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Evaluating the Double Bottom-Line of Social Banking in an Emerging Country: How Efficient are Public Banks in Supporting Priority and Non-priority Sectors in India?

Research paper by Almudena Martínez-Campillo, Mahinda Wijesiri, Peter Wanke

Indexed on: 21 Jul '18Published on: 20 Jul '18Published in: Journal of Business Ethics



Abstract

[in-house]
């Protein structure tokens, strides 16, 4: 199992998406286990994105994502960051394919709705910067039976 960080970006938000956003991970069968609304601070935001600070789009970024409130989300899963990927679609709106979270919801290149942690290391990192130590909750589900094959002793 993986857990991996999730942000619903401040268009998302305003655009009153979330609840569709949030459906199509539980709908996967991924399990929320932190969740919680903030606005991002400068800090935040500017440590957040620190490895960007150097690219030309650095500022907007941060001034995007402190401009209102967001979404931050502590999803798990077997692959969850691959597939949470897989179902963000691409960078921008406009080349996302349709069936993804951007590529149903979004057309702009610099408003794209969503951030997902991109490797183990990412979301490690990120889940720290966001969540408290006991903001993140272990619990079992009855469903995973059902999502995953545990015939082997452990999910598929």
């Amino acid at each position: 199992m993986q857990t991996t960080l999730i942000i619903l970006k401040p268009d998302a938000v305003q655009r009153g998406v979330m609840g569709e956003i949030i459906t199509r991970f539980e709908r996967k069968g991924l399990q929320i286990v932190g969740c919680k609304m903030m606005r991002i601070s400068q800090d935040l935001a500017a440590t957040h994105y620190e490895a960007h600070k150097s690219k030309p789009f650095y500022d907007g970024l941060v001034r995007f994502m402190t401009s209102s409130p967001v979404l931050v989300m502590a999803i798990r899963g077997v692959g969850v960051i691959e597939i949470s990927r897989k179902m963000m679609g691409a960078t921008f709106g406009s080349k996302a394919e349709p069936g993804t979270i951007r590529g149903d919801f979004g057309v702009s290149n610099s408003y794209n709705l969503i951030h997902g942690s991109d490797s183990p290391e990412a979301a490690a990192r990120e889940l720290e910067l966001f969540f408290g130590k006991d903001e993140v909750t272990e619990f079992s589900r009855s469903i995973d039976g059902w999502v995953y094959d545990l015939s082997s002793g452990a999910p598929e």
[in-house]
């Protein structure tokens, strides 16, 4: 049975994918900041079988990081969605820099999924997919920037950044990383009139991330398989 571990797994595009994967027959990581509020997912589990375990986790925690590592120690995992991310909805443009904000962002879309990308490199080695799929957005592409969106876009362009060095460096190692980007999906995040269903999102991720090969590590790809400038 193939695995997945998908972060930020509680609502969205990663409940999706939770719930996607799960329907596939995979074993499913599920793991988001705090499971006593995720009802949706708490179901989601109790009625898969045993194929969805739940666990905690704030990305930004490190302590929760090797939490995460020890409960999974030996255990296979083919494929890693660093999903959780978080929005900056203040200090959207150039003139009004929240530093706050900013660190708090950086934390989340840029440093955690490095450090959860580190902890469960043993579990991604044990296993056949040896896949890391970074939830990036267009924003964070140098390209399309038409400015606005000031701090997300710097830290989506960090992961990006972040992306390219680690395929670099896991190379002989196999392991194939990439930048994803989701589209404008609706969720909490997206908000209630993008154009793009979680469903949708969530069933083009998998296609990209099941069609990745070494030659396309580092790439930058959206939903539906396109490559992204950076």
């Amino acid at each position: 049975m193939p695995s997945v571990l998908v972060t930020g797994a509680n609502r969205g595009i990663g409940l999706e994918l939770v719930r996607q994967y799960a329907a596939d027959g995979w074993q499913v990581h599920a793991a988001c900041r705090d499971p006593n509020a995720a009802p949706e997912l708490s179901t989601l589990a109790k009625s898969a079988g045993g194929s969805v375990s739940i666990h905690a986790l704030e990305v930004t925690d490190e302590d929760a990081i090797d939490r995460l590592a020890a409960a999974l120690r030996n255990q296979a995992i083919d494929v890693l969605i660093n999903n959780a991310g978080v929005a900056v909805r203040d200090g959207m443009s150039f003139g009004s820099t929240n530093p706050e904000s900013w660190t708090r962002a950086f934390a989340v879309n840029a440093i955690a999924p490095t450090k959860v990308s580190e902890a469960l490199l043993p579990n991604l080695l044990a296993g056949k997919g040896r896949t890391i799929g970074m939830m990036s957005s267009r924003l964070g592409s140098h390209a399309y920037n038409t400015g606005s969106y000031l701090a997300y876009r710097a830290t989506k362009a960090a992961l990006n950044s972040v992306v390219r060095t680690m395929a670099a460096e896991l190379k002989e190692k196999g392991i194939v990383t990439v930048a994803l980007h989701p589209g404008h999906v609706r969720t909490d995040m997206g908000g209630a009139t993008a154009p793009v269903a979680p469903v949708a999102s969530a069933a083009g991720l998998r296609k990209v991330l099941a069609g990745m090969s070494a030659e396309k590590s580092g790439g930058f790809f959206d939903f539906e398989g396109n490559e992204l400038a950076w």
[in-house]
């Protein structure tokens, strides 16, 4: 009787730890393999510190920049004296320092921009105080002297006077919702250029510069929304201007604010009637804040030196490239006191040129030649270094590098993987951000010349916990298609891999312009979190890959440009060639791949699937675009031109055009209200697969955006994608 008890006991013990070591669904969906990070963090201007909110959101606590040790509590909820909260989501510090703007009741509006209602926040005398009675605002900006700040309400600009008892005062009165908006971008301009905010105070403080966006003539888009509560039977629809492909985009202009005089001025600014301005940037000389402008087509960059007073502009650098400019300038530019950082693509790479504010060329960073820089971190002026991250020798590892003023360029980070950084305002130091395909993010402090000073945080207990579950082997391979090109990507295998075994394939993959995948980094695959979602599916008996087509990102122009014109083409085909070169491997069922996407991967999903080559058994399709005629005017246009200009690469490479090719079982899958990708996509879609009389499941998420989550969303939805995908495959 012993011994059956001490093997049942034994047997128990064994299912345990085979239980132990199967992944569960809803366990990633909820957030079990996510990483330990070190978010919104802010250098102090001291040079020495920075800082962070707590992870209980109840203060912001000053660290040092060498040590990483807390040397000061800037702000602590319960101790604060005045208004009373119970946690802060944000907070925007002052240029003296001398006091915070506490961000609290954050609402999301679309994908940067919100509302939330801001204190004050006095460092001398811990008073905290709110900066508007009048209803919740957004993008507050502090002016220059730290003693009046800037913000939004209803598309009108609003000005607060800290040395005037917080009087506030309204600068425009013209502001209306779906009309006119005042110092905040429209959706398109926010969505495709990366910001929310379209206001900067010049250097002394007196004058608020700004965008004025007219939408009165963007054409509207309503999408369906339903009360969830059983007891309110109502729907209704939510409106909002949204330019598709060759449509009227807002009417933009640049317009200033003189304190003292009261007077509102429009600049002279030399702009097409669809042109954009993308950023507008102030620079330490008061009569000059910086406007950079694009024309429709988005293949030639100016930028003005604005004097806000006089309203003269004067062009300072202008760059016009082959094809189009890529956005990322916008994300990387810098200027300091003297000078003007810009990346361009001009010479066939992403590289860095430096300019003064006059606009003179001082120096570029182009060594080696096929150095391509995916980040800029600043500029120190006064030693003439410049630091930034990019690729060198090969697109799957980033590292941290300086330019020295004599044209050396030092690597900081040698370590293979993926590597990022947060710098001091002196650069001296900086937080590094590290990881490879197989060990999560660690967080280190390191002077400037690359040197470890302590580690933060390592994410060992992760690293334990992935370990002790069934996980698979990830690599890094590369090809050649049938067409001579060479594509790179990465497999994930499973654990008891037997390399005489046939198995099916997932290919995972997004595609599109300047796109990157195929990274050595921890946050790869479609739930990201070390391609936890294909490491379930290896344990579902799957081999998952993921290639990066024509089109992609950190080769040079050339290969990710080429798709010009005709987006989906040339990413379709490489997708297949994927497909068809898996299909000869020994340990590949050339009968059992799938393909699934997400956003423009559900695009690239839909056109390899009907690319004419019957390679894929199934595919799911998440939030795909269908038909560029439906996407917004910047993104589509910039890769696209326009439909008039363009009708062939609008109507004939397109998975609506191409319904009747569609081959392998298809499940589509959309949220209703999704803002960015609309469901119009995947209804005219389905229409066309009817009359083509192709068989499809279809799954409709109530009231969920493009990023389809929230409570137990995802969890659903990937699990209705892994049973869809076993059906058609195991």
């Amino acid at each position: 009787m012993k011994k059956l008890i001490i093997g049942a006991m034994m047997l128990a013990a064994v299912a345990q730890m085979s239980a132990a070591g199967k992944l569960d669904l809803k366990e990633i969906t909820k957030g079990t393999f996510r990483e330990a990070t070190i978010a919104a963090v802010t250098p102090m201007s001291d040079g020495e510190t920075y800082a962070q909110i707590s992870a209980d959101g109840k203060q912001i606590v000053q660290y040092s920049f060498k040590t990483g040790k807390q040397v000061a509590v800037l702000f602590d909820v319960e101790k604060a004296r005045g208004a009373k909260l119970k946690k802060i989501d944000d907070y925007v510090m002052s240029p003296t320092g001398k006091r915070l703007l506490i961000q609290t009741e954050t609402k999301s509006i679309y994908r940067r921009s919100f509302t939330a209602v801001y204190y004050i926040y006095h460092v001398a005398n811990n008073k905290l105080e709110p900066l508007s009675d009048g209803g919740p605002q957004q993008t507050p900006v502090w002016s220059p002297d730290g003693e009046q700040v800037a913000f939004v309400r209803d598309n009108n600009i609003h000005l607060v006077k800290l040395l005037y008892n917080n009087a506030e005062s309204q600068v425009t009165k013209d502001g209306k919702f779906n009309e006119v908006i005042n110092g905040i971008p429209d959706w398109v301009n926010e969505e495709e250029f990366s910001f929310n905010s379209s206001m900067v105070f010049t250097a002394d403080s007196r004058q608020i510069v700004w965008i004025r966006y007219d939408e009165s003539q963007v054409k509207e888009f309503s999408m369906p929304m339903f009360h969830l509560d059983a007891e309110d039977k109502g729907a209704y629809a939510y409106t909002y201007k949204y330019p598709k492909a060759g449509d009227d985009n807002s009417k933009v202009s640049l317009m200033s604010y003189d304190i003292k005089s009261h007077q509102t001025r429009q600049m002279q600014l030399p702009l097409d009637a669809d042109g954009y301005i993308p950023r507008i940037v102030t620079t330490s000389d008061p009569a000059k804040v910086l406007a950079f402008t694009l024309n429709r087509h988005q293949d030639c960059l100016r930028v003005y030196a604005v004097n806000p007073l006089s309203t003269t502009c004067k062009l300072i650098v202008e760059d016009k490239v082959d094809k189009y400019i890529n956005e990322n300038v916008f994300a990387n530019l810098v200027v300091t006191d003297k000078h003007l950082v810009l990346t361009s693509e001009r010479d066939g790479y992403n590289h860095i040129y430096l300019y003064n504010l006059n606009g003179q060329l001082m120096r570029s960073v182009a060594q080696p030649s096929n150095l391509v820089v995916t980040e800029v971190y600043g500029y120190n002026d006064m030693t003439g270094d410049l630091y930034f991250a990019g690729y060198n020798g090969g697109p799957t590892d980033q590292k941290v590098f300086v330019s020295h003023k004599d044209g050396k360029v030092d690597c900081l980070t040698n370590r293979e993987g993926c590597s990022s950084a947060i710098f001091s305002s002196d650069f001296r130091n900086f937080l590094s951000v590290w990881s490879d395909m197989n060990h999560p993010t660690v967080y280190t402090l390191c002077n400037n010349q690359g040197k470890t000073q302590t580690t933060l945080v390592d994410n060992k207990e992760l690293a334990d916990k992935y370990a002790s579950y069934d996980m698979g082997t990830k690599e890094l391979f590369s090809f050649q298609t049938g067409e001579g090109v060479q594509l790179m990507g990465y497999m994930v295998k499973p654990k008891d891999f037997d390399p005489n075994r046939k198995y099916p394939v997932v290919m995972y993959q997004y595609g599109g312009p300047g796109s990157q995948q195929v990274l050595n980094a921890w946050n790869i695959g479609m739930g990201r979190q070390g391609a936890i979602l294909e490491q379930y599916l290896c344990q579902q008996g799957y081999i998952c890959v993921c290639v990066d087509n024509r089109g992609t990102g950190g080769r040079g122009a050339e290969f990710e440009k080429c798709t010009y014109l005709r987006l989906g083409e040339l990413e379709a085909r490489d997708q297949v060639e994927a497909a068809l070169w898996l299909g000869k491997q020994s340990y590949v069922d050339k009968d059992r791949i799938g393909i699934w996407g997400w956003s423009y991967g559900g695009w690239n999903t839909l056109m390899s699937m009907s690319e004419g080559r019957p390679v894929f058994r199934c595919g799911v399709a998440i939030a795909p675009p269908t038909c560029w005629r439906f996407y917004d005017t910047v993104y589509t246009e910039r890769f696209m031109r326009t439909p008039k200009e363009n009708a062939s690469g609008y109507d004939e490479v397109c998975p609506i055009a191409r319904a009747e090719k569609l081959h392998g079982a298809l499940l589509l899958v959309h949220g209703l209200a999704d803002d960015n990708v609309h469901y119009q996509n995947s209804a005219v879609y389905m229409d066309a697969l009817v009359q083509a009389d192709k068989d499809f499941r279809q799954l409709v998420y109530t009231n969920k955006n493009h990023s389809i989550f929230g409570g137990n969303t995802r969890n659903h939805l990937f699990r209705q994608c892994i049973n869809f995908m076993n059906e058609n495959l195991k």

India is the emerging country with the world’s greatest social banking program, so Indian banks are required to finance the weaker sectors of society that are excluded from the traditional financial system (priority sectors), while also providing mainstream banking services to non-priority sectors. For social banks to promote the ethical–social management of their dual mission and to be successful in today’s business environment, they must be as efficient as possible in both dimensions of their banking activity. Whereas the efficiency of Indian banks in the financial dimension is well understood, to date there has been no research evaluating their double bottom-line of achieving social and financial goals. Our study applies an innovative Network Slack-Based DEA model to evaluate how efficient Indian public banks are when providing credit to priority and non-priority sectors. We also explore the main factors influencing bank efficiency. Results suggest that Indian public banks have performed relatively well in both activities, although social efficiency has been slightly greater than financial efficiency. Moreover, their commitment to priority sector lending has not come into conflict with the profit-seeking objectives of mainstream banking services. As regards determinants of social and financial efficiency, there are countervailing forces played by regional wealth, bank size, branch networks, and rural location. Our findings are therefore useful for stakeholders of Indian public banks as they indicate if these entities have adequately managed their double bottom-line, and hence if they are critical for poverty alleviation and development in India.